Taking control.

TARS: This is handover to you.

DOYLE: ADF check.

COOPER: Over.

Pull thrusters back. Fuel cells one, two, three.

DOYLE: 100%.

COOPER: Ex-mites.

It’s hard leaving everything.

My kids. Your father.

We’re going to be spending a lot of time together.

We should learn to talk.

And when not to.

Just being honest.

I don’t think you need to be that honest.

Hey, TARS, what’s your honesty parameter?

90%.

90%?

Absolute honesty isn’t always the most diplomatic, nor the safest form of communication with emotional beings.

Okay.

90% it is, Dr. Brand.

We are coming up on the Endurance.

Twelve minutes out.

Okay. Taking control.

Approaching module port, 500 meters.

It’s all you, Doyle.

Nice and easy, Doyle. Nice and easy.

I’m feeling good.

Take us home.

Lock?

Target locked.

DOYLE: Target locked.

COOPER: Well done.

Okay, helmets on.

Good job.

Door’s not charging.

Never mind.

Cooper, you should have control.

Control here.

Communication with ring module active.

(WHISPERS) Oh, wow.

TARS: That’s initiate.

(BRAND SIGHS)

COOPER: Are we ready to spin?

BRAND: Just a sec.

TARS: Hello, CASE.

Hello, TARS.

All right, we’re all set.

Let’s do it.

(CHUCKLES)

COOPER: 30% of spin.

One G.

How’s gravity treating you back there?

Well.

Romilly? Hey, you okay?

Yeah.

You all right?

Mmm. Yeah, I just need a minute.

BRAND: Okay, I think we have some Dramamine in the hab pod.

I’m just gonna go get that.

Might be in the cryo-beds. I’ll just be a sec.

Hey, Brand?

Yeah?

Bring a lot.

(LAUGHS)

Amelia… Be safe.

Give my regards to Dr. Mann.

I will, Dad.

It looks good for your trajectory.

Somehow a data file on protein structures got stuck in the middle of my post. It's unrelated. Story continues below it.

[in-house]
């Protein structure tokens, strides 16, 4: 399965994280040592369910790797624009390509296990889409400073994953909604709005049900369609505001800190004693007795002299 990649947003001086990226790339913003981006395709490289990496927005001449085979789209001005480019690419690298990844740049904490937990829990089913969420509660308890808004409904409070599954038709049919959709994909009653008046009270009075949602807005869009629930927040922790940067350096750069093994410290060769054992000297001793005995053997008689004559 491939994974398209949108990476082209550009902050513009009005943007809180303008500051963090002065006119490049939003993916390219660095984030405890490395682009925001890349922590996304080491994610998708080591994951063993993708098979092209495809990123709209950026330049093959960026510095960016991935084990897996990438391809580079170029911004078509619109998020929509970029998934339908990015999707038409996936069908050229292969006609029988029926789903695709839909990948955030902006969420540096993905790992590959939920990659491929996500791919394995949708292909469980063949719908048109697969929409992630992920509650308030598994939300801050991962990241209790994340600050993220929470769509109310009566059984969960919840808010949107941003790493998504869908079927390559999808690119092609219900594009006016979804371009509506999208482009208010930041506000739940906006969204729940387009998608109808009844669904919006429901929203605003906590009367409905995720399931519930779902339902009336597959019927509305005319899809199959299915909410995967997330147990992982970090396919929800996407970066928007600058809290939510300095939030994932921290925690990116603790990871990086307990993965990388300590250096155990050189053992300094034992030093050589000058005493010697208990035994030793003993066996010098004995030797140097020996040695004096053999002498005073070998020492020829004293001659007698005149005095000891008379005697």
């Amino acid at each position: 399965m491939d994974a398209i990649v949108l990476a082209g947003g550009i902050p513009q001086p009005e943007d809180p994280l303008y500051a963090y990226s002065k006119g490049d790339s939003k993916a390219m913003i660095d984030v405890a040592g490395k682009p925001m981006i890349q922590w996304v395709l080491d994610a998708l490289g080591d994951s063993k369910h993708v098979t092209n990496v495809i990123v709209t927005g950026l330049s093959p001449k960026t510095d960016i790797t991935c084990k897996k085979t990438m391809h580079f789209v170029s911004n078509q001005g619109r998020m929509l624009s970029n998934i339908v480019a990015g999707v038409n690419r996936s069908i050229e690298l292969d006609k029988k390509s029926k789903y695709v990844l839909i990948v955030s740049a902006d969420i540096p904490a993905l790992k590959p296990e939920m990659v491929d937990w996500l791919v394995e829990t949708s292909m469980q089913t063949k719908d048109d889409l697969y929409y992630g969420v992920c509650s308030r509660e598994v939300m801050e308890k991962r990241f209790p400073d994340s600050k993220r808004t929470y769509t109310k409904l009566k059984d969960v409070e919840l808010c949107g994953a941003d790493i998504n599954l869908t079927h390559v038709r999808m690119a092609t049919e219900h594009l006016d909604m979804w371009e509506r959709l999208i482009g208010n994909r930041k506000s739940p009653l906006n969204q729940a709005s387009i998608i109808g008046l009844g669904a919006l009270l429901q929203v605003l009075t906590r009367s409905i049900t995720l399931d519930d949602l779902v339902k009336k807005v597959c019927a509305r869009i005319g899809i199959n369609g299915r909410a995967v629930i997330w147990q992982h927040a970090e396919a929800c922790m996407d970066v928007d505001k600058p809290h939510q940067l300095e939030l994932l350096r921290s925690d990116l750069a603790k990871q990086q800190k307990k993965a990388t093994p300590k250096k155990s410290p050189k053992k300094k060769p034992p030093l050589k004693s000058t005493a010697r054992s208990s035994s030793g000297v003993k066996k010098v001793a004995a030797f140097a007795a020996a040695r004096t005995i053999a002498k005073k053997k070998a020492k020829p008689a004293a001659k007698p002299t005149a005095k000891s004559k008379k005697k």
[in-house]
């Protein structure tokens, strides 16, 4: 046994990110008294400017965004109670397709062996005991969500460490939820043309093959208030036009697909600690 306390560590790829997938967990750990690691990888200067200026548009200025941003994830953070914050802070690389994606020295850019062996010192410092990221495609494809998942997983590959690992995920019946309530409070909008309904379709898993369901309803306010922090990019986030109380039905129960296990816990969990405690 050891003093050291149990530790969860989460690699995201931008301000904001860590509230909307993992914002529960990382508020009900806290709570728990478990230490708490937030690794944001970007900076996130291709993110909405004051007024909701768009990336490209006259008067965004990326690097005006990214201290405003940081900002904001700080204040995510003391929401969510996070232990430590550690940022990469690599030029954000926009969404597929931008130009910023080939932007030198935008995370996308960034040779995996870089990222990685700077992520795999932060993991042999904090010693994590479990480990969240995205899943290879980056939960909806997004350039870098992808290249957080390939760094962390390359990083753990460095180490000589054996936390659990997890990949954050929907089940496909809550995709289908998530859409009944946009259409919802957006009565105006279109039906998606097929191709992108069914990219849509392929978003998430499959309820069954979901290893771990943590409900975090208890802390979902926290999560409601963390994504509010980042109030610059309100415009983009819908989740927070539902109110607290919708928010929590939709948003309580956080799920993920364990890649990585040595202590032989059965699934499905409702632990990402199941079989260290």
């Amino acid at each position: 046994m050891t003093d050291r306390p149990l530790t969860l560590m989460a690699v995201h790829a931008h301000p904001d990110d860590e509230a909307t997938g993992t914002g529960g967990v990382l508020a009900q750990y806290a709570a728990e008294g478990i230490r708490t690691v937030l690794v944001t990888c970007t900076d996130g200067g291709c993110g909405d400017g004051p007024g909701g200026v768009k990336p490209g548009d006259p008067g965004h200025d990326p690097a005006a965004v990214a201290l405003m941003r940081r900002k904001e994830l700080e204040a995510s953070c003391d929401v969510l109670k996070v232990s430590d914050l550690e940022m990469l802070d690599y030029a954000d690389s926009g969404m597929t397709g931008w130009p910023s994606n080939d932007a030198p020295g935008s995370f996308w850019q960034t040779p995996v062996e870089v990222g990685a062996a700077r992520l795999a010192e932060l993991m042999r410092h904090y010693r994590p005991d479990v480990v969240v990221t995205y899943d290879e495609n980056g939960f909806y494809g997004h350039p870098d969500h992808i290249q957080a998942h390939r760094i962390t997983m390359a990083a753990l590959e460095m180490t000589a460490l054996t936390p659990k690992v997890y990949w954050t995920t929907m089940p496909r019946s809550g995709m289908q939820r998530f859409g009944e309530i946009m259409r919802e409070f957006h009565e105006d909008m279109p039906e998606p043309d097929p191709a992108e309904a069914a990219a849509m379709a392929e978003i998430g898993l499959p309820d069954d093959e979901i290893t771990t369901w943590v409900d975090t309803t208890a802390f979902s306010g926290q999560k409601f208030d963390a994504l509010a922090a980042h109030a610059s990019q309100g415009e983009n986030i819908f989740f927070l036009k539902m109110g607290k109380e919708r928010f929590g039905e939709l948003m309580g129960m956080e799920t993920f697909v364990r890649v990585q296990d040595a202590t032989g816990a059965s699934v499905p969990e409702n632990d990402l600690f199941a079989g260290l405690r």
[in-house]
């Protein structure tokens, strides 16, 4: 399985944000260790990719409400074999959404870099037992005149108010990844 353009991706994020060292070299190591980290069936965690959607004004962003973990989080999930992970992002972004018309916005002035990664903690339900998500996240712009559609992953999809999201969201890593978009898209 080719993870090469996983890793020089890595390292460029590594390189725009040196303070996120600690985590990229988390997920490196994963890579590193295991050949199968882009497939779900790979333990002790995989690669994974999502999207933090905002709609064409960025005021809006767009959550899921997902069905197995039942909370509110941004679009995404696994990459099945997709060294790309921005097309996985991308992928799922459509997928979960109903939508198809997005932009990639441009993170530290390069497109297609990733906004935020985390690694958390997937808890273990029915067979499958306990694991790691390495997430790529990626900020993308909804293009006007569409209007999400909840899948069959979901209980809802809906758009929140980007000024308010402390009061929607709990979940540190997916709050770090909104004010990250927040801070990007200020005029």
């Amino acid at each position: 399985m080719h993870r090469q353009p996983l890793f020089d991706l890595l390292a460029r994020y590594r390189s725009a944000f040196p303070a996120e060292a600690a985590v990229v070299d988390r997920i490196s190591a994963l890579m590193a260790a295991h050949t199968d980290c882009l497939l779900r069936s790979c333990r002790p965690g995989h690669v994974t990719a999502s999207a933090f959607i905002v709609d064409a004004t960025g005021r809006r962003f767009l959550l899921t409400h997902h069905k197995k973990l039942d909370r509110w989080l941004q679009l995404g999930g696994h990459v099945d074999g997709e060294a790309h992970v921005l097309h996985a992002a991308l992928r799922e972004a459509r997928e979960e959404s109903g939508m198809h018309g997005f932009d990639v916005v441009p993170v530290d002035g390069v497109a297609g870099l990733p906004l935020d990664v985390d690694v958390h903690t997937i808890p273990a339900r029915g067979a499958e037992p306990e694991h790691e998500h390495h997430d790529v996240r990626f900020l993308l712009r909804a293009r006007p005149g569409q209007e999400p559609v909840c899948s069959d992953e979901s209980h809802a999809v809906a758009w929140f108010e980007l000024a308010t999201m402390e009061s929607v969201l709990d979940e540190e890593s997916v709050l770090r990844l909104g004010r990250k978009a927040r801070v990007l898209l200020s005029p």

We’ve calculated two years to Saturn.

That’s a lot of Dramamine.

Look after my family, will you, please, sir?

We’ll be waiting for you when you get back.

A little older, a little wiser, but happy to see you.

#Do not go gentle into that good night#

#Old age should burn and rave at close of day#

#Rage, rage against the dying of the light#

#Though wise men at their end know dark is right#

#Because their words had forked no lightning they#

#Do not go gentle into that good night#

#Rage, rage against the dying of the light#

DOYLE: (WHISPERS) You good?

ROMILLY: Yeah.

Okay.

Thank you, sir.

Here. Pills.

So alone.

We have each other. Dr. Mann had it worse.

No, I mean them.

Hmm?

COOPER: It’s a perfect planet, and we’re not gonna find another one like her.

No, it’s not like looking for a new condo.

The human race is going to be adrift, desperate for a rock it can cling to while it catches its breath.

We need to find that rock.

And our three prospects are at the edge of what might sustain human life.

Laura Miller’s planet is first.

Laura started our biology program.

COOPER: Mmm-hmm.

BRAND: Uh, Wolf Edmunds is here.

Tell me about Edmunds.

Oh, uh… Wolf’s a particle physicist.

None of them had families, huh?

No. No attachments. My father insisted.

They all knew the odds against ever seeing another human being again.

I’m hoping we can surprise at least three of them.

How about Mann?

Dr. Mann?

Well, he’s remarkable. He’s the best of us.

He inspired 11 people to follow him on the loneliest journey in human history.